Sodas and other sugary drinks may cause up to 184,000 deaths a year worldwide, according to a study published Monday in the journal Circulation.
Billed as a first, the report analyzed the global risks of death due to diabetes, cardiovascular diseases and cancers linked to the consumption of sugary drinks.
Researchers estimated that around 133,000 people died from diabetes due to the consumption of what the report called "sugar-sweetened beverages." Around 45,000 people died globally from cardiovascular diseases arising from sugary drink consumption and 6,450 people died from cancers linked to the beverages, researchers estimated.
"Many countries in the world have a significant number of deaths occurring from a single dietary factor, sugar-sweetened beverages. It should be a global priority to substantially reduce or eliminate sugar-sweetened beverages from the diet," said study author Dariush Mozaffarian from Tufts University in Boston.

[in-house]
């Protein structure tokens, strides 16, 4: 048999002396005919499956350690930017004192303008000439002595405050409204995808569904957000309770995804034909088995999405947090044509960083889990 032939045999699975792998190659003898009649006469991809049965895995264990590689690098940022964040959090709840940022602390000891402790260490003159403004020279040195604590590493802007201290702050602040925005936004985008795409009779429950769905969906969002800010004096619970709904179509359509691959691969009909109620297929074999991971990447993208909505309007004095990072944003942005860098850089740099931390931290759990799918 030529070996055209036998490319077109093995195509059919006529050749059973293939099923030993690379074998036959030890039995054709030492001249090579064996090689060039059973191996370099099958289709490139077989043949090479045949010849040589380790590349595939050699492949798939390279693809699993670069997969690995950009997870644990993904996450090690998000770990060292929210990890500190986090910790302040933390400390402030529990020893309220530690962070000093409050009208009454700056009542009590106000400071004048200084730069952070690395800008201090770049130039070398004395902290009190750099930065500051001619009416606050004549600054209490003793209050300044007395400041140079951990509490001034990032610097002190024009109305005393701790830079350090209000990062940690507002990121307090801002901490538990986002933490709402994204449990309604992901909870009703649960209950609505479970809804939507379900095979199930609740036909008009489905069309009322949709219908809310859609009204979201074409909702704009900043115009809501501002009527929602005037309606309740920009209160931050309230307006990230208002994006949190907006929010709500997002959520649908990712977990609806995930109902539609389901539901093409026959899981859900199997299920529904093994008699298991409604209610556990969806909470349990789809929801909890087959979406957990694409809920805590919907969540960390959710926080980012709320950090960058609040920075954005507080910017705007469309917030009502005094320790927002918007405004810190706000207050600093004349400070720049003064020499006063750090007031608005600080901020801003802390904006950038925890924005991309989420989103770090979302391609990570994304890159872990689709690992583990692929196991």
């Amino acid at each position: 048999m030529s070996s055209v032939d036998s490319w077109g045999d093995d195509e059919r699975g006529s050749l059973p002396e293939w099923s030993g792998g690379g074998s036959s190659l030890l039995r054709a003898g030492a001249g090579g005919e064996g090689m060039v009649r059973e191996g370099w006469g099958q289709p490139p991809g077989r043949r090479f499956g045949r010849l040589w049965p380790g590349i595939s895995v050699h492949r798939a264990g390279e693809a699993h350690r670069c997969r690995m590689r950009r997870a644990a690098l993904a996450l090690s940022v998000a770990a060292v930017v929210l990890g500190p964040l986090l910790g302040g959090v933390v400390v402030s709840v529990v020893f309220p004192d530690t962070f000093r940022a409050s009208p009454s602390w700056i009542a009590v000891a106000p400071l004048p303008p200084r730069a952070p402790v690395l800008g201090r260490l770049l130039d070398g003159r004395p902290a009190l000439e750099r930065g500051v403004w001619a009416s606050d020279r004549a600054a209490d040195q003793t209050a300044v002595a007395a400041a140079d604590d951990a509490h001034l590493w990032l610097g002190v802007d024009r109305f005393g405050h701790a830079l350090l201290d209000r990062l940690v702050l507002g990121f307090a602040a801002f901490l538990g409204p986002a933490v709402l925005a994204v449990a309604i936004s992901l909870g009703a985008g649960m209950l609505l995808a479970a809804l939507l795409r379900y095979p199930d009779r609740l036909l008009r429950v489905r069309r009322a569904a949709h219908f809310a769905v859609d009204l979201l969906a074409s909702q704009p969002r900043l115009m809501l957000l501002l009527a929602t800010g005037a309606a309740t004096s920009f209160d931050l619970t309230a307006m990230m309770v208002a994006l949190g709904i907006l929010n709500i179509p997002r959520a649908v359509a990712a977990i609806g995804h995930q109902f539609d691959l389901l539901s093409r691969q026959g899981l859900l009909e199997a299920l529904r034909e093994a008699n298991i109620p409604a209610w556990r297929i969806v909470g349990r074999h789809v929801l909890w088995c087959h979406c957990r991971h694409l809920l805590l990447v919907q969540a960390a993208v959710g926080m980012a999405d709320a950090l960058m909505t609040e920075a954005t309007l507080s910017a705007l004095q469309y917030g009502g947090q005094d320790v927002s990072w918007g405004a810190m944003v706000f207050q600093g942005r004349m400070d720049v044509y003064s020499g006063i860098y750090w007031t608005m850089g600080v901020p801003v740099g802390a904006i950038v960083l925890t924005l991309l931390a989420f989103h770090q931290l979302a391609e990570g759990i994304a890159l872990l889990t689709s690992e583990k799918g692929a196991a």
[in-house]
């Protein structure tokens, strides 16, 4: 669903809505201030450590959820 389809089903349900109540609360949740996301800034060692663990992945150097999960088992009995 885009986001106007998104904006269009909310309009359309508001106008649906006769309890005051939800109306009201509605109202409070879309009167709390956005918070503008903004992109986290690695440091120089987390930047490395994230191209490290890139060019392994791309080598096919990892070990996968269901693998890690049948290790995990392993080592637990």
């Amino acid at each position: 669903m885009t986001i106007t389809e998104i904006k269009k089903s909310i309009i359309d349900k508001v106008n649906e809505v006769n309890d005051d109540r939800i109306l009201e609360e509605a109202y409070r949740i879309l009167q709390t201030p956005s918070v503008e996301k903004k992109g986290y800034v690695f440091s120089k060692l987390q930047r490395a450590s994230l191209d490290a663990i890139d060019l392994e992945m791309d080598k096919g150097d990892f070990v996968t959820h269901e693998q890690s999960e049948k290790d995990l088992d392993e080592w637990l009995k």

Mexico had the highest death rate due to sugary beverages with a rate of 450 deaths per million adults, the report said. It was followed by the United States with 125 estimated deaths per million adults.
Researchers also said the general quantity of sugar available in a nation correlated with the country's frequency of diabetes, cardiovascular disease and cancer.
The report also found 76 per cent of deaths related to soda and other sugary drink consumption occurred in low to middle income countries.
Fruit juices were not included in the research, which analyzed 62 dietary surveys conducted between 1980 and 2010 in 51 countries.
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